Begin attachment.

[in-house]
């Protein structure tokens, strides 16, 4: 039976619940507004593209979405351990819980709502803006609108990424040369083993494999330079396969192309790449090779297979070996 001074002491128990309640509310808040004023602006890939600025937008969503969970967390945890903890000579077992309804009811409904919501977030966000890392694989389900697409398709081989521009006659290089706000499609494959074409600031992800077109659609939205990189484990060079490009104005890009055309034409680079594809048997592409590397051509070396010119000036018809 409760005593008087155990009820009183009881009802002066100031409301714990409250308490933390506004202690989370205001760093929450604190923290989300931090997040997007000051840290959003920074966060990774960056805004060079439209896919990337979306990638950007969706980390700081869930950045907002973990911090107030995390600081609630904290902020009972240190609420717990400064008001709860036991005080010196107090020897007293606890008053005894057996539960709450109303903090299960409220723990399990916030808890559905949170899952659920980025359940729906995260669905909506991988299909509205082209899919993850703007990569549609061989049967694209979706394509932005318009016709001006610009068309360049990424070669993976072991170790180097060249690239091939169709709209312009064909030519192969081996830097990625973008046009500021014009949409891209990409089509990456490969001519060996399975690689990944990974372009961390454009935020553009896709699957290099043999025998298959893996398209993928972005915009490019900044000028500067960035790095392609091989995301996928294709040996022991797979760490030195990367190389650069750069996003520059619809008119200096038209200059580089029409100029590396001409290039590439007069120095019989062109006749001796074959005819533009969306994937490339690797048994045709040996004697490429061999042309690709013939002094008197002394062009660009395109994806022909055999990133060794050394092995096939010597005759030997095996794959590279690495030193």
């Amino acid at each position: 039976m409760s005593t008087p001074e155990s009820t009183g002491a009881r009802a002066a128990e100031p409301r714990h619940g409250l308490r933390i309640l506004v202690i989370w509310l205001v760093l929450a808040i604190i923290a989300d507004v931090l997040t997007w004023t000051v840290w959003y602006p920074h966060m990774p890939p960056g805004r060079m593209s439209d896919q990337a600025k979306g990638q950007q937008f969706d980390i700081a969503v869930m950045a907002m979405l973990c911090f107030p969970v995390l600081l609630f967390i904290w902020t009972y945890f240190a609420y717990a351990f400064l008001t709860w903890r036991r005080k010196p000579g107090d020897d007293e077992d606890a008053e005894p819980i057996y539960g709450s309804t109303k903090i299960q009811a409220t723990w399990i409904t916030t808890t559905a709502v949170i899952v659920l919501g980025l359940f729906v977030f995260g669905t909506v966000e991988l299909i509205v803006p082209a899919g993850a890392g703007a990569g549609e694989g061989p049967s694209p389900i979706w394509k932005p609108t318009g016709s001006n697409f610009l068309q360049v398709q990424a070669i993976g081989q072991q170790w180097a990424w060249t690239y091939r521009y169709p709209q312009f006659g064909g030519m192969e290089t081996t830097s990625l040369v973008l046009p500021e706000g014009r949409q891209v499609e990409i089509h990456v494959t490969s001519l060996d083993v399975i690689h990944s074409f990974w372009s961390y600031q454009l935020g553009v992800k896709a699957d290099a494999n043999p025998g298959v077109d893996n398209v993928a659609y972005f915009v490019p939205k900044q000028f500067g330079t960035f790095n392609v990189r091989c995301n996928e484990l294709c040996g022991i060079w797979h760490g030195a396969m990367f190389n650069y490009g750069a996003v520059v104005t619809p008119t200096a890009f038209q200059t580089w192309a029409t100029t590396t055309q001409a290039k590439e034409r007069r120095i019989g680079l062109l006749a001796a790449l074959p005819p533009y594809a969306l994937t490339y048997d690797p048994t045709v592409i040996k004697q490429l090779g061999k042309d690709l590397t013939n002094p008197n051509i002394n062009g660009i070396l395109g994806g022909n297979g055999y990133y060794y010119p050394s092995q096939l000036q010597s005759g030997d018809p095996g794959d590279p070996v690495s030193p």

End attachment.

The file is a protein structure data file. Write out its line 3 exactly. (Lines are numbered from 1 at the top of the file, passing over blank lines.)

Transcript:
């Amino acid at each position: 039976m409760s005593t008087p001074e155990s009820t009183g002491a009881r009802a002066a128990e100031p409301r714990h619940g409250l308490r933390i309640l506004v202690i989370w509310l205001v760093l929450a808040i604190i923290a989300d507004v931090l997040t997007w004023t000051v840290w959003y602006p920074h966060m990774p890939p960056g805004r060079m593209s439209d896919q990337a600025k979306g990638q950007q937008f969706d980390i700081a969503v869930m950045a907002m979405l973990c911090f107030p969970v995390l600081l609630f967390i904290w902020t009972y945890f240190a609420y717990a351990f400064l008001t709860w903890r036991r005080k010196p000579g107090d020897d007293e077992d606890a008053e005894p819980i057996y539960g709450s309804t109303k903090i299960q009811a409220t723990w399990i409904t916030t808890t559905a709502v949170i899952v659920l919501g980025l359940f729906v977030f995260g669905t909506v966000e991988l299909i509205v803006p082209a899919g993850a890392g703007a990569g549609e694989g061989p049967s694209p389900i979706w394509k932005p609108t318009g016709s001006n697409f610009l068309q360049v398709q990424a070669i993976g081989q072991q170790w180097a990424w060249t690239y091939r521009y169709p709209q312009f006659g064909g030519m192969e290089t081996t830097s990625l040369v973008l046009p500021e706000g014009r949409q891209v499609e990409i089509h990456v494959t490969s001519l060996d083993v399975i690689h990944s074409f990974w372009s961390y600031q454009l935020g553009v992800k896709a699957d290099a494999n043999p025998g298959v077109d893996n398209v993928a659609y972005f915009v490019p939205k900044q000028f500067g330079t960035f790095n392609v990189r091989c995301n996928e484990l294709c040996g022991i060079w797979h760490g030195a396969m990367f190389n650069y490009g750069a996003v520059v104005t619809p008119t200096a890009f038209q200059t580089w192309a029409t100029t590396t055309q001409a290039k590439e034409r007069r120095i019989g680079l062109l006749a001796a790449l074959p005819p533009y594809a969306l994937t490339y048997d690797p048994t045709v592409i040996k004697q490429l090779g061999k042309d690709l590397t013939n002094p008197n051509i002394n062009g660009i070396l395109g994806g022909n297979g055999y990133y060794y010119p050394s092995q096939l000036q010597s005759g030997d018809p095996g794959d590279p070996v690495s030193p």